Direct examination, which is also known as examination-in-chief, is when a lawyer questions a witness that they called to the trial. The lawyer asks questions of the witness that will provide evidence in support of their case. If it’s a witness of the prosecution, then the prosecutor will ask questions designed to help prove the guilt of the defendant. If it’s a witness of a defense, then the defense attorney will ask questions designed to prove the defendant’s innocence or create reasonable doubt that the defendant is guilty.
The other type of examination is cross examination, which is when the lawyer who did not call the witness questions that witness.
There are rules in place regarding direction examination, both in regards to what the lawyer can ask the witness and what information the witness can provide. Witnesses are typically only called on to provide facts, not their opinions or to come to their own conclusions about what happened. There is an exception if the witness is an expert witness, which means they’re considered an expert in a particular field, which allows them to provide their own opinion and come to conclusions based on the evidence provided. For example, if a prosecutor calls a psychiatrist to the stand, the psychiatrist may be able to provide their opinion on the defendant’s mental state based on their own expertise in that subject.
One of the key facets of direct examination is that the lawyer can’t ask the witness leading questions, or questions phrased in a way that elicits a certain response. For example, the question “Isn’t it true that you saw the defendant at the bar on the night of February 23?” will likely result in an objection by the other lawyer, as the lawyer performing the direct examination is prompting the witness to answer affirmatively.
In stark contrast to this, leading questions are allowed and very common in cross examination, to allow the lawyer performing the cross examination to elicit testimony that the witness may be unlikely to share otherwise.
During direct examination, the opposing counsel is able to make objections. The aforementioned leading questions are one common reason for an objection, but other causes of an objection include a question that calls for a non-expert witness to provide their own opinion or questions that require the witness to answer based on hearsay, which is information they heard from somebody else. Hearsay is not allowed because the information cannot be substantiated without that other party there to confirm or deny it.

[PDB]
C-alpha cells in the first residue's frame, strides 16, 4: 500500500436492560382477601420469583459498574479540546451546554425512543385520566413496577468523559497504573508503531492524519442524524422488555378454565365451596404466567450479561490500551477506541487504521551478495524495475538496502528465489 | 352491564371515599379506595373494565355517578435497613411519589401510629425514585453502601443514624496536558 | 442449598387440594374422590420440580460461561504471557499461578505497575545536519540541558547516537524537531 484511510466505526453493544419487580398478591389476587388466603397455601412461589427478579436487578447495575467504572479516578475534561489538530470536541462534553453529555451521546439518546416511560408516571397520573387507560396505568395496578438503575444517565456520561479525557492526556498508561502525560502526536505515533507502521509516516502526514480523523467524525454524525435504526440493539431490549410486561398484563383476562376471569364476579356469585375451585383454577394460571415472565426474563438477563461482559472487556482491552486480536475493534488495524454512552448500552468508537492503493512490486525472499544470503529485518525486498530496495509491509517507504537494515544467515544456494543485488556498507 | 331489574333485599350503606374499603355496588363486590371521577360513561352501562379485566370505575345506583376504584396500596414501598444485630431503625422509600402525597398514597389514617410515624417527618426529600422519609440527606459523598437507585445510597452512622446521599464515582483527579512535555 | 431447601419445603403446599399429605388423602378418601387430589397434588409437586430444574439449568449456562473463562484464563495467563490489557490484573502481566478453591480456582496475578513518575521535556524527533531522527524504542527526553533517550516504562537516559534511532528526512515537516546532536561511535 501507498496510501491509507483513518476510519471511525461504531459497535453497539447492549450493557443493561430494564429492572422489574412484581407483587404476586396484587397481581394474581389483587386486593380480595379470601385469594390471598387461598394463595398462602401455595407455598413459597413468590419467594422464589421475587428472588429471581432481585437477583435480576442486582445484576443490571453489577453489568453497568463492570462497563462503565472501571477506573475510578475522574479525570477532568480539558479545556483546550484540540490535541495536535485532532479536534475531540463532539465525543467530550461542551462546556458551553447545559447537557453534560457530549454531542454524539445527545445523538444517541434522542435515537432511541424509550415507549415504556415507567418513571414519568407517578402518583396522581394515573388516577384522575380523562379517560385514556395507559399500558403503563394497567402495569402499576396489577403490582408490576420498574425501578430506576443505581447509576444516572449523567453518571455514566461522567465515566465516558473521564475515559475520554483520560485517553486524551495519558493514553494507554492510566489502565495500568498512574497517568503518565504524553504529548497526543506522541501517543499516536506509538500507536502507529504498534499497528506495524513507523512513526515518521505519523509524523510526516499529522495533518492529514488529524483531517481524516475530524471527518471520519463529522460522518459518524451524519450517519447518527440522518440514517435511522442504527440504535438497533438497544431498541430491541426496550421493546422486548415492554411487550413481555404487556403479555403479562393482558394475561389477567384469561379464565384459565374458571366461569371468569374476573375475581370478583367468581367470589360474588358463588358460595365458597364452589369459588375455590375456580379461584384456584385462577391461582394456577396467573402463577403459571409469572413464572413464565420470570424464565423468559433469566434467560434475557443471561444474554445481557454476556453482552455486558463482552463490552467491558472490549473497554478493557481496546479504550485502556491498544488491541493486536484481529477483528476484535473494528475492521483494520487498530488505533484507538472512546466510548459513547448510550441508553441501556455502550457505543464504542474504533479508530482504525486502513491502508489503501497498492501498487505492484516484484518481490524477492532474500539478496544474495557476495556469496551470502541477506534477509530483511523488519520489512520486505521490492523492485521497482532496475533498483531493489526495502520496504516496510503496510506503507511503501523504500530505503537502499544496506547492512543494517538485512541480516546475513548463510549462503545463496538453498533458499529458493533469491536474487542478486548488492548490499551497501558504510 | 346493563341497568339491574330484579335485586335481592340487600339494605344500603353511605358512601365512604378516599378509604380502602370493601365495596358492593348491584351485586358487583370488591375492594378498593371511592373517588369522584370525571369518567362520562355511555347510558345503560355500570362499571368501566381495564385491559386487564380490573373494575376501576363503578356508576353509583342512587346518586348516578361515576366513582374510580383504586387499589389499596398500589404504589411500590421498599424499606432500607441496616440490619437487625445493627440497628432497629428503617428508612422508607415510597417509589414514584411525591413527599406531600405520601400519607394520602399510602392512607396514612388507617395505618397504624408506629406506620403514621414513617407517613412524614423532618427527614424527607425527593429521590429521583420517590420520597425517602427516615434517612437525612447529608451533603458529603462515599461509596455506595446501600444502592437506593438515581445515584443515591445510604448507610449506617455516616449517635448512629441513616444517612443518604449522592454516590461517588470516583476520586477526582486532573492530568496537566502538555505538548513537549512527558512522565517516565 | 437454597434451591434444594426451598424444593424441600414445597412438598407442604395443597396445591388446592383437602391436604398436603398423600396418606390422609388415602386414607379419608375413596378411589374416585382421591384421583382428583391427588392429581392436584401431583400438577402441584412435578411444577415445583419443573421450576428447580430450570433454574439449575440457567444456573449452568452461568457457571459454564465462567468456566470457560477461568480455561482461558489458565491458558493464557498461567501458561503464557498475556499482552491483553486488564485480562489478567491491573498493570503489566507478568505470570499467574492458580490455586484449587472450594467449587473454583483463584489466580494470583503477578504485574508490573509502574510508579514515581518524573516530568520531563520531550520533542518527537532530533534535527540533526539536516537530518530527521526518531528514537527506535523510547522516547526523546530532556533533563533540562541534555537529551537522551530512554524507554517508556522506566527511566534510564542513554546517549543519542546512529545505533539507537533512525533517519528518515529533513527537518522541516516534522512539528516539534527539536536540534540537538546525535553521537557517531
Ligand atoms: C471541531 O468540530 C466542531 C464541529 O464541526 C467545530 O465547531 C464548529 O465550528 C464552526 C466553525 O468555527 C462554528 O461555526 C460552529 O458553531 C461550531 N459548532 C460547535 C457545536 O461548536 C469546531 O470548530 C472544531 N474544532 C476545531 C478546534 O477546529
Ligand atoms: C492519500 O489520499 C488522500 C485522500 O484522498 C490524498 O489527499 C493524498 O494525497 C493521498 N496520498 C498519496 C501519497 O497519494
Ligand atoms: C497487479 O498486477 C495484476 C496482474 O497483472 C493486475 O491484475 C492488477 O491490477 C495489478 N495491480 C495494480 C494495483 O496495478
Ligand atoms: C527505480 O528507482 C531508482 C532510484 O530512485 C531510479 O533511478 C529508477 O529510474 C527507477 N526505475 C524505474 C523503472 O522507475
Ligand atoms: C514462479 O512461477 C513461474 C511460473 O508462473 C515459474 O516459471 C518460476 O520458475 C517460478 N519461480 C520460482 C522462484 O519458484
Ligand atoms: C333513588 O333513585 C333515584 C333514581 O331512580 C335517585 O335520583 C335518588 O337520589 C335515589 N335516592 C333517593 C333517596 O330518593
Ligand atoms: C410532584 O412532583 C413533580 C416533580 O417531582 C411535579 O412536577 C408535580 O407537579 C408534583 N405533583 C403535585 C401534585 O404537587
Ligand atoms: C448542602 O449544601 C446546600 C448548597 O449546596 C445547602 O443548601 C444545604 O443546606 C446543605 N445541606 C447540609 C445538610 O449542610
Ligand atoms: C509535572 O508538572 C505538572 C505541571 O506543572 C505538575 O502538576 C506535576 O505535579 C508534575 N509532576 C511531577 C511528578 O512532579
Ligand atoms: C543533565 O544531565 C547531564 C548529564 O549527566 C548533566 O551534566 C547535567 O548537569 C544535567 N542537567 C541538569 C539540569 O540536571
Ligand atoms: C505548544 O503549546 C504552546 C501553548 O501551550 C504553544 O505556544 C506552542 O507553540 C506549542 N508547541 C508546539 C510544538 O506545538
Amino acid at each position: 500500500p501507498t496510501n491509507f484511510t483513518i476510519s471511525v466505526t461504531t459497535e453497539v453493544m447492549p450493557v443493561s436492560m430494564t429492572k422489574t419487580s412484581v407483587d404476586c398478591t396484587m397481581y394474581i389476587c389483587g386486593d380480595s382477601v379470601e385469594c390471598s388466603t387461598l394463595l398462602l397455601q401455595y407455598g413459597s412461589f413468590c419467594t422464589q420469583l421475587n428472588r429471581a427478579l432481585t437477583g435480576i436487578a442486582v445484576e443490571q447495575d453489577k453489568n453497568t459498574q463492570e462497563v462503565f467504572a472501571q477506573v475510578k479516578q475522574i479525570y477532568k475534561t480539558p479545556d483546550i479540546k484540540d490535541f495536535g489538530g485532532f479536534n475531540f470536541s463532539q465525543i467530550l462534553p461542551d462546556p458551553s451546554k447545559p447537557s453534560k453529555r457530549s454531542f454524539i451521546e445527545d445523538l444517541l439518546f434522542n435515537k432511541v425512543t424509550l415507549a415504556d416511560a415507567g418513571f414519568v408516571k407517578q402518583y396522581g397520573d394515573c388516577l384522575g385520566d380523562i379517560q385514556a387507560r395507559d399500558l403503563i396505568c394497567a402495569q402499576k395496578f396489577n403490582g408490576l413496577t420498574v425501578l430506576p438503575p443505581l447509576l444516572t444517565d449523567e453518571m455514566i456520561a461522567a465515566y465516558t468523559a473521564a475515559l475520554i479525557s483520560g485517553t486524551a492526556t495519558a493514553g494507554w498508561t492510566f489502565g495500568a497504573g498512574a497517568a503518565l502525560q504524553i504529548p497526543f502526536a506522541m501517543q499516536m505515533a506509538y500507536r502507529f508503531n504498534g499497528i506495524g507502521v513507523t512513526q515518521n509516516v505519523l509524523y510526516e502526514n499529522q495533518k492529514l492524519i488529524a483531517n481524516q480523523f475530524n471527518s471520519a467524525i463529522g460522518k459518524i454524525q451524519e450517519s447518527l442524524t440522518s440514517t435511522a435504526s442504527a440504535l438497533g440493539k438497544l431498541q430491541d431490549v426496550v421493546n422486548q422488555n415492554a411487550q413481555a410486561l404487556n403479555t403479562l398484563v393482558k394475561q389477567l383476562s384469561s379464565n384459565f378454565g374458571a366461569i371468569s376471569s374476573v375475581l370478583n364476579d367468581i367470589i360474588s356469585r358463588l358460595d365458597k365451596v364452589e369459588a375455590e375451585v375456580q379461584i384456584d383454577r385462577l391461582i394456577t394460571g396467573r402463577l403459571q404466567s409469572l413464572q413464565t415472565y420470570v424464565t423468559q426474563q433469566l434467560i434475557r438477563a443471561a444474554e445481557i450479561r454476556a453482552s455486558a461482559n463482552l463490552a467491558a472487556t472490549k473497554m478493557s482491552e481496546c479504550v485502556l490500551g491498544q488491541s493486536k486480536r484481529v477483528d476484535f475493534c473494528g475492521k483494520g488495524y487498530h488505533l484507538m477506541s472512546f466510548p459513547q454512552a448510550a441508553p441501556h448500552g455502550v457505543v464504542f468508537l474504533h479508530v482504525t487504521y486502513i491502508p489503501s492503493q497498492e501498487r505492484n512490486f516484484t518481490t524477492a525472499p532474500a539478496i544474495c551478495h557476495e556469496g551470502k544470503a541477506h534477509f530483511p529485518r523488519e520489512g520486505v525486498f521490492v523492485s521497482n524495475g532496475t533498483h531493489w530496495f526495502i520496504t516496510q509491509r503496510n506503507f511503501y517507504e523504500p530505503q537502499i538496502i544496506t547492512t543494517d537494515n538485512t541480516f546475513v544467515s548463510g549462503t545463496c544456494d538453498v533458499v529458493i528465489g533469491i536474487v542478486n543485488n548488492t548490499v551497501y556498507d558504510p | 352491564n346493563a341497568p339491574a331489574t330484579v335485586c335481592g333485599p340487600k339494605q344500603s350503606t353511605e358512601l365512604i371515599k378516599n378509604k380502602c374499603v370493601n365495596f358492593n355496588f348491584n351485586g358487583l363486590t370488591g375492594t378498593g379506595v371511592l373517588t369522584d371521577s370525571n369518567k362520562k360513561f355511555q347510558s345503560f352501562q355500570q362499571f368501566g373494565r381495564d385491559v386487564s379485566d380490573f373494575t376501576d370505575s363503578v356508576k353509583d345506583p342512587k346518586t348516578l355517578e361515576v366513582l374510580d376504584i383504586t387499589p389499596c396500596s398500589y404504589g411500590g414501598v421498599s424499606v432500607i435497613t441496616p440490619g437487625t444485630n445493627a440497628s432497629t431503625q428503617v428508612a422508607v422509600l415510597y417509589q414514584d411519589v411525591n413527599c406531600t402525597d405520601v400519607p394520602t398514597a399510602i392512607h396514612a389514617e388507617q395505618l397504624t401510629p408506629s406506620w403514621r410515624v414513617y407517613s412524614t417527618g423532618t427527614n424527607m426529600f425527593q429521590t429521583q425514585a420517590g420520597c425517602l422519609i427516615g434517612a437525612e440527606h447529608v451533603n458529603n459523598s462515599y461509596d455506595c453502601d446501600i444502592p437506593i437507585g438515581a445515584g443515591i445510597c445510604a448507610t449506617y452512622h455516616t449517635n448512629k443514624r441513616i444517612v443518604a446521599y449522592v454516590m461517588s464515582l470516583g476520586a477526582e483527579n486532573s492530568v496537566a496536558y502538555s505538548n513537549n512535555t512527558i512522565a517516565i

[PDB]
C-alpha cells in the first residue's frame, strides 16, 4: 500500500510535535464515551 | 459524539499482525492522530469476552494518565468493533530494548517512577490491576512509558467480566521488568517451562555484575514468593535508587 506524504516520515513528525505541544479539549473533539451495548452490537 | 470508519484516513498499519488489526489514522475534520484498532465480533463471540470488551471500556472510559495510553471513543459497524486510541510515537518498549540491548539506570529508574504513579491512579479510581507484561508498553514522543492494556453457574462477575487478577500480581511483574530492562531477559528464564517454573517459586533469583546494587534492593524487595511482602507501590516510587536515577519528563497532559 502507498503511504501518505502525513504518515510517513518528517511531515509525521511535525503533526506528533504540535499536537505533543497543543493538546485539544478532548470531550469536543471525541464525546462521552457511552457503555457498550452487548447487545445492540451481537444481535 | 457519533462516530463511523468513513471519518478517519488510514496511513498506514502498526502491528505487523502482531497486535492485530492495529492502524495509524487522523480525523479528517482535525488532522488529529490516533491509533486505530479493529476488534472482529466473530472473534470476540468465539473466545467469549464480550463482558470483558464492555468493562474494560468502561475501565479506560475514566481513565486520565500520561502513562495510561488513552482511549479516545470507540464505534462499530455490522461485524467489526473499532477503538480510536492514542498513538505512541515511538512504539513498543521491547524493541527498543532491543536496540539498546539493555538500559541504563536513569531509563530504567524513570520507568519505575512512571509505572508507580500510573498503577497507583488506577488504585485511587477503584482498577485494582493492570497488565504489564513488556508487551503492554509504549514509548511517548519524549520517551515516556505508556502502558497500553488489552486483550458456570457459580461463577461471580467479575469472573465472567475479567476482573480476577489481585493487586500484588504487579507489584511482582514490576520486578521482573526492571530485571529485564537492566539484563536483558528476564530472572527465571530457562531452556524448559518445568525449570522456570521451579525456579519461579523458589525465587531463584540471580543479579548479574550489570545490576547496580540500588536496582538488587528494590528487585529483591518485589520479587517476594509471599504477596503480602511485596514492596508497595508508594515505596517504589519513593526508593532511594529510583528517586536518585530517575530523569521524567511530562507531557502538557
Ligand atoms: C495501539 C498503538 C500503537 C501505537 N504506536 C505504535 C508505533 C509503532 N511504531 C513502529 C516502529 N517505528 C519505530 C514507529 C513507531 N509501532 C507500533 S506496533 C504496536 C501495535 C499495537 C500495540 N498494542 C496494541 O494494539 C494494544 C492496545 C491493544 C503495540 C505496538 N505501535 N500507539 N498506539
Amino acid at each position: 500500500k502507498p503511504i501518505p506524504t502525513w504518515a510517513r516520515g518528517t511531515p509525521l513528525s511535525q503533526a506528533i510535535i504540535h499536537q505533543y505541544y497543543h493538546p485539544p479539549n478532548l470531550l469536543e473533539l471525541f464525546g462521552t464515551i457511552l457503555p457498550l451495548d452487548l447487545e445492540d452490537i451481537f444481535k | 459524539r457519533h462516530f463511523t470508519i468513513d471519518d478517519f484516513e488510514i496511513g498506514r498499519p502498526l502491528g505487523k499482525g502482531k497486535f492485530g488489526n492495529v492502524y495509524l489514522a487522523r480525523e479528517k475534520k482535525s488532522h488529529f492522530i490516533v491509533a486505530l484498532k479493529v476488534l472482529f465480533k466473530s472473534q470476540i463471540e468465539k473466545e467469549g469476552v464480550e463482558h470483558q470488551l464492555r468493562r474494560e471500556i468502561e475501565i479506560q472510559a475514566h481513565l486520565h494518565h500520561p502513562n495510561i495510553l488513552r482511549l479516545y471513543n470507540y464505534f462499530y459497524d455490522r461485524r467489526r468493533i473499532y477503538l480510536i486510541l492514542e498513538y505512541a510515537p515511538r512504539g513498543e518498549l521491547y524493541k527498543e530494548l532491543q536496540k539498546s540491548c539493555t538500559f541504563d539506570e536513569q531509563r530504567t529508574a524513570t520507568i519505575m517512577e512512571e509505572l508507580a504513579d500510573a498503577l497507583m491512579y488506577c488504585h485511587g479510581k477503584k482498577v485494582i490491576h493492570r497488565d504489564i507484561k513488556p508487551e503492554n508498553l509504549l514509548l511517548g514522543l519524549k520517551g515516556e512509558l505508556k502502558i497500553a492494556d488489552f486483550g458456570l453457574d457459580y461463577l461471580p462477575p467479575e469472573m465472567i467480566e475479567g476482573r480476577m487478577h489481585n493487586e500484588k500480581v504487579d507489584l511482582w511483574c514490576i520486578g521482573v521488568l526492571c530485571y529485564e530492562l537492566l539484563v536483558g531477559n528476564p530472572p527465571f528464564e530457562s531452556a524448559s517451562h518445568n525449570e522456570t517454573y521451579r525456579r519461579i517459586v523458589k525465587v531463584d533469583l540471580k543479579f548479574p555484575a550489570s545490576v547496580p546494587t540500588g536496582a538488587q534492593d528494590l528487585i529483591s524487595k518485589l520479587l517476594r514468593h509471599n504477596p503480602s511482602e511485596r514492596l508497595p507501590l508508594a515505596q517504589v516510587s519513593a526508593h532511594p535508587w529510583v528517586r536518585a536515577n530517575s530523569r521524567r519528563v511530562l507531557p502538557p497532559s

When an objection occurs, the judge can choose to either sustain it or overrule it. In the event that the objection is sustained, the lawyer who asked the question needs to either find an appropriate way to rephrase it or move on to another question. If the objection is overruled, then the question stands and the witness can answer it.
There are requirements for any witness that a lawyer calls to the stand. First and foremost, the witness must be competent to testify. Competency requires that the witness understands that they’re under oath to tell the truth, that they have memory and knowledge of the event that the lawyer will ask them about, and that they can communicate what they know to the judge and jury. The testimony of the witness must also be relevant to the case in some way.
Lawyers prepare their direct examination questions in advance, and a skilled lawyer will have a specific goal for each direct examination, particularly in regards to the evidence that the testimony demonstrates to the judge and jury. That means the lawyer will know what questions they should and shouldn’t ask to get the result that they want.
It’s common for a lawyer to go over their direct examination questions with the witness to prepare before the witness takes the stand. This will ensure that the witness is able to provide adequate answers. A lawyer will also likely prepare their witness for possible questions asked by the opposing counsel during the cross examination.
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